An Empire of Debt Leading to a “Crack-up” in the Global Monetary System

Wlliam Bonner

Lauren Lyster sits down with Bill Bonner of Agora Financial.

As we head into the last few days of the presidential race, we ask Bill Bonner, bestselling author and founder of Agora financial what he thinks the biggest issues on the electoral agenda should be. Considering the problems facing the country took decades to form, can they be easily resolved by the casting of a vote? And what about the debt and the deficit? Both presidential candidates express some concern about the debt, but are either really going to act on those concerns in meaningful ways?

Also, better-than-estimated US economic data, including initial jobless claims and consumer confidence, pushed stocks higher, according to the Financial Times. What exactly do the numbers mean? People look at indicators ranging from payroll numbers to the stock market, to get a sense of the health of the economy; today we talk to Bill Bonner, author of Empire of Debt, about other litmus tests that might give us a better sense of where the US is headed. What does he look at, and how important is an indicator like GDP in telling us how well our economy is doing?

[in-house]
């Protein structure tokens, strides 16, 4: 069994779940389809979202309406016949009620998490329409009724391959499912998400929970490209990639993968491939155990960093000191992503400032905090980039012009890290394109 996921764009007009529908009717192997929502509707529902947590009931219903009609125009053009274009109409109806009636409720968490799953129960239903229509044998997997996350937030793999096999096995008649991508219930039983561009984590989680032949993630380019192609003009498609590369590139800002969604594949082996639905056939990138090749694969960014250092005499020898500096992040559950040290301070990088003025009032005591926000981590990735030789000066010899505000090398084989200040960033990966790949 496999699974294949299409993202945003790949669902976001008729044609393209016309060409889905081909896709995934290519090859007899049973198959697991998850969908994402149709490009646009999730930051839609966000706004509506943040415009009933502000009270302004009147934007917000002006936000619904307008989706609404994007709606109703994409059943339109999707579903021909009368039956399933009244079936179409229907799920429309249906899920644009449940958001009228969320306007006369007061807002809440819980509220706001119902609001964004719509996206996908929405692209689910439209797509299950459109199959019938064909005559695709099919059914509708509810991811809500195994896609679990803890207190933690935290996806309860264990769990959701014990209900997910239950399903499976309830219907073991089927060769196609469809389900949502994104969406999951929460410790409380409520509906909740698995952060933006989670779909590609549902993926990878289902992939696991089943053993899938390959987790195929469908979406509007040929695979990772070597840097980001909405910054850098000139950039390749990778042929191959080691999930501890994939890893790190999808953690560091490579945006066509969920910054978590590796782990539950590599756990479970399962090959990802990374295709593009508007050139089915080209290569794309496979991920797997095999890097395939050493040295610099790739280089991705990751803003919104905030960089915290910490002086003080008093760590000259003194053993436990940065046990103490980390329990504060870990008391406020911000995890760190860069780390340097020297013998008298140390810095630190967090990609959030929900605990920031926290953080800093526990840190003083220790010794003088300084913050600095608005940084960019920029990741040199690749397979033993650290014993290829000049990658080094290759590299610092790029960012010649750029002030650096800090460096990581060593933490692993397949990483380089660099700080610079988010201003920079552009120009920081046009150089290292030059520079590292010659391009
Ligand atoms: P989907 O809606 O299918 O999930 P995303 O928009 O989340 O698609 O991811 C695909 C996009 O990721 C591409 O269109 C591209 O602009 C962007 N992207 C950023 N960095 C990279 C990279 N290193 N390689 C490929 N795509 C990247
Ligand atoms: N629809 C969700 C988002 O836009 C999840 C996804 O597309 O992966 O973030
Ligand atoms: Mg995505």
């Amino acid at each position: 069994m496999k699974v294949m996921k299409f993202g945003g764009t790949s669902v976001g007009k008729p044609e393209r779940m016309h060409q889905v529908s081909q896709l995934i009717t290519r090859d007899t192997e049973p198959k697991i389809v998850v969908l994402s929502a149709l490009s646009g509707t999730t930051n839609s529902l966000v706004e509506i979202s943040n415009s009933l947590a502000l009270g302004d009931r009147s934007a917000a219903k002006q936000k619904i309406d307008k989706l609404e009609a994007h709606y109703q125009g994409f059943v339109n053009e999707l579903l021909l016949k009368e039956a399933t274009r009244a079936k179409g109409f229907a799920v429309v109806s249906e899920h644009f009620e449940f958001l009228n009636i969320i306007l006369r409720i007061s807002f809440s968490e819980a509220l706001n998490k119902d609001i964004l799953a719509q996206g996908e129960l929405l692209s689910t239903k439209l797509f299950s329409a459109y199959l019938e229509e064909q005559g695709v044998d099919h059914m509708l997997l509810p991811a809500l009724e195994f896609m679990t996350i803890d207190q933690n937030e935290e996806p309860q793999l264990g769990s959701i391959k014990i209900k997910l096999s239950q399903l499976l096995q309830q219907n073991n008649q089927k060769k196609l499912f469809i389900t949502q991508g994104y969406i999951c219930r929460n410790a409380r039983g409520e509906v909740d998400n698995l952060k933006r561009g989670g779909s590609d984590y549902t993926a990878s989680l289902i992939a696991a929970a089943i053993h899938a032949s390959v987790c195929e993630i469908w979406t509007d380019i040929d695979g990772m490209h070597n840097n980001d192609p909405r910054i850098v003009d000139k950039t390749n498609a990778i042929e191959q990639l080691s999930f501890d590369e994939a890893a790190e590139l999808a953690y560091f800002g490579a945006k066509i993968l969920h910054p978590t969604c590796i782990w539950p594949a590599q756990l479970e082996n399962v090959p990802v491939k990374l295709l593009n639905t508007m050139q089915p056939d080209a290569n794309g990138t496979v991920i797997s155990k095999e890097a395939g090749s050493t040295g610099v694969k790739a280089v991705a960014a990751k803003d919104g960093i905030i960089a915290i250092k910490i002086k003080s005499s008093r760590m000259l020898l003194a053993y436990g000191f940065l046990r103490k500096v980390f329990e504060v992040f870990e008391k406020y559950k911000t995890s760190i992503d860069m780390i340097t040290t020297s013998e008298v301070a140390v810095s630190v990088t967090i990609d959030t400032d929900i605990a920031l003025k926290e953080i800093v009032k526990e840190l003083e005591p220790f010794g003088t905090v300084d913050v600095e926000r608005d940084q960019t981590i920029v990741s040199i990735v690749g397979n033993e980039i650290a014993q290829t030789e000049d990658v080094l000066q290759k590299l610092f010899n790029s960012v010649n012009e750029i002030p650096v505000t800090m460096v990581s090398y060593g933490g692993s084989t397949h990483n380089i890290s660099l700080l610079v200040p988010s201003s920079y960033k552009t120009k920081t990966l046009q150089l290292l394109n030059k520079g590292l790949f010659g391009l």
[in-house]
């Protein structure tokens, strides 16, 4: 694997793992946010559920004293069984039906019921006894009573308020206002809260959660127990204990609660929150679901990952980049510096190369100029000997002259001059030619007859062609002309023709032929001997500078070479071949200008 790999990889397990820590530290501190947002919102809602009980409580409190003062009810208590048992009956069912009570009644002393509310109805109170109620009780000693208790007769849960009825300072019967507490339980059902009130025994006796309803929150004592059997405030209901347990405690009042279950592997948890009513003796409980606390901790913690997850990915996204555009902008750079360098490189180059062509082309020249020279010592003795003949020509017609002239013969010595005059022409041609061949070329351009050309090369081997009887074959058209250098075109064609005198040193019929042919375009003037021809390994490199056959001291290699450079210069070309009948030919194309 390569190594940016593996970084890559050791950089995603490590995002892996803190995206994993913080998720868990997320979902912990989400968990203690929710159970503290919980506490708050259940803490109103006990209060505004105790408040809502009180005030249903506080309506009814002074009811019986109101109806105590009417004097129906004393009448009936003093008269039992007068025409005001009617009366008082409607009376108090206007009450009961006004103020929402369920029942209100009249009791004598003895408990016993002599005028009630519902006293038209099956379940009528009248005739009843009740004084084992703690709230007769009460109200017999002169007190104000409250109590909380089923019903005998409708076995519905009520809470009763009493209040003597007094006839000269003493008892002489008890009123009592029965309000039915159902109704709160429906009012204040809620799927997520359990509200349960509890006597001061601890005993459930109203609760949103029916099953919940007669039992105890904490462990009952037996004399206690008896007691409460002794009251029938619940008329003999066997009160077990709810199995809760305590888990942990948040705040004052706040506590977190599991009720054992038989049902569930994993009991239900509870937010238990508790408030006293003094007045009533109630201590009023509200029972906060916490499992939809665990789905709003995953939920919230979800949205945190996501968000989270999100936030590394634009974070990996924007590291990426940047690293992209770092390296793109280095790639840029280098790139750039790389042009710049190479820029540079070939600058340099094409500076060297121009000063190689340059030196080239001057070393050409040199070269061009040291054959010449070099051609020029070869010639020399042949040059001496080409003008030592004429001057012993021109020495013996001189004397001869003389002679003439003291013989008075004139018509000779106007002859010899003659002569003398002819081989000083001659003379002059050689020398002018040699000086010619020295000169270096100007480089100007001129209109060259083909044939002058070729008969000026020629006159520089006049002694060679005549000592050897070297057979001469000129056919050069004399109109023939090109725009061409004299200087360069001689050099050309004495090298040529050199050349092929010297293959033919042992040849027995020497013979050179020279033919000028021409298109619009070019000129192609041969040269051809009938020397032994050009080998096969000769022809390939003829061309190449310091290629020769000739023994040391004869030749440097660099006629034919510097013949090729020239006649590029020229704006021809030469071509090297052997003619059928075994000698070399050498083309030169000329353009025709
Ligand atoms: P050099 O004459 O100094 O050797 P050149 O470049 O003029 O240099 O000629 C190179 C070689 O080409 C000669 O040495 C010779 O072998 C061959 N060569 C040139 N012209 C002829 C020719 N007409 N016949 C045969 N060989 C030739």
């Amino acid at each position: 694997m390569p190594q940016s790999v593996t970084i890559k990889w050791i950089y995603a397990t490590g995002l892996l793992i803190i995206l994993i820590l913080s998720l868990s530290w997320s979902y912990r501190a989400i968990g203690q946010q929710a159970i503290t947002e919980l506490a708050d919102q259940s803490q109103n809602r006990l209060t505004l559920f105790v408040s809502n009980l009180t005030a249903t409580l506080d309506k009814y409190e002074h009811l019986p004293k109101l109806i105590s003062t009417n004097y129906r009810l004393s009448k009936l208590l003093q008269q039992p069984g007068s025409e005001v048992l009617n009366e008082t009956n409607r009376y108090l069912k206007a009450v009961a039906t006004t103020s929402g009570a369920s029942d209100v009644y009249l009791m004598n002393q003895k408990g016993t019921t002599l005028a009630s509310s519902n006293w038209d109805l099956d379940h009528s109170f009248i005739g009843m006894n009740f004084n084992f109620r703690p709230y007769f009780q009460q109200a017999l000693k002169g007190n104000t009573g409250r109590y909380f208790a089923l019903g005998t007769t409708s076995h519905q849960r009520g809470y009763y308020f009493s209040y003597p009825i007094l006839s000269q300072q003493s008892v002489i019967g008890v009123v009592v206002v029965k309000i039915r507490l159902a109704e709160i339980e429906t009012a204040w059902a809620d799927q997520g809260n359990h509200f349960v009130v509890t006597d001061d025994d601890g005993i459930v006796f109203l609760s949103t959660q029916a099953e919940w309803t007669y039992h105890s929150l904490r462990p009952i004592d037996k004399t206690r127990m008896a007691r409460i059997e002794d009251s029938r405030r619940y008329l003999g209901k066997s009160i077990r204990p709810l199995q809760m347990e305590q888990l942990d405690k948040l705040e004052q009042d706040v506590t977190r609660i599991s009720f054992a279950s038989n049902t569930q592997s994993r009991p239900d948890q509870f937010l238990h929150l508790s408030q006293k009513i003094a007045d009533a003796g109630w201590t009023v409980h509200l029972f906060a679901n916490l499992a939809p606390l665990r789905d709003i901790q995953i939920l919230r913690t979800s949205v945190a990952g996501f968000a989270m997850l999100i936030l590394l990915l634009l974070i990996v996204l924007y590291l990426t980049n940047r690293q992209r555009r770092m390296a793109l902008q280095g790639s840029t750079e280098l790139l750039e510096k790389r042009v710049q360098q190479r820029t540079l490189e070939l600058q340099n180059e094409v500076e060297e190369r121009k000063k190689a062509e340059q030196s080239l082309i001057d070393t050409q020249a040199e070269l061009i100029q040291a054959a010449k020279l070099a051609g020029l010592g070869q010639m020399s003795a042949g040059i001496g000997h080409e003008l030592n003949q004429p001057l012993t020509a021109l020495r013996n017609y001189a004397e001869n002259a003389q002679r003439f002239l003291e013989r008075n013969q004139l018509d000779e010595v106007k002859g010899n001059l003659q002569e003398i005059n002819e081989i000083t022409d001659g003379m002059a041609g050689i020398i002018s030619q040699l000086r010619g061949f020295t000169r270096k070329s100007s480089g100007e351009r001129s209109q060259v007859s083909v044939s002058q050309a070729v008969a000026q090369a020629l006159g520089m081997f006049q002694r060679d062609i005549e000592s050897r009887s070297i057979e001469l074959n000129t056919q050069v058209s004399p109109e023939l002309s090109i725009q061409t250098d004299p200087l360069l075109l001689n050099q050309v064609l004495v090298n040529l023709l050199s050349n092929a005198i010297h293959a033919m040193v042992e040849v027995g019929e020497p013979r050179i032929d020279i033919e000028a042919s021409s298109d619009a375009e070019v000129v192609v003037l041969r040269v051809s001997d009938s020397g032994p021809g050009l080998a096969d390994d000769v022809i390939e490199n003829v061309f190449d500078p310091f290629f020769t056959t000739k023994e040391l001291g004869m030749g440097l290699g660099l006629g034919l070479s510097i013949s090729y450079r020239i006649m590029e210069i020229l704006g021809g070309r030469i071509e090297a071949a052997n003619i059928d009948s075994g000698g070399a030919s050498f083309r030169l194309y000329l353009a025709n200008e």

And prices for gasoline, soda, hotel rooms, and batteries have risen sharply in areas affected by Superstorm Sandy. In some areas of New Jersey, residents waited on line for hours to buy gasoline. New Jersey Governor Chris Christie and New York Governor Andrew Cuomo have stepped up efforts to crack down on retailers looking to make increased profits on the storm. With inefficiencies created by long lines, Lauren and Demetri discuss if there is a case for price gouging, even during the aftermath of a storm like Hurricane Sandy, in today’s “Loose Change.” Demetri thinks that the very term “gouging” is pejorative, and that trying to regulate what price is exorbitant, instead of letting the market determine that, is asking for trouble.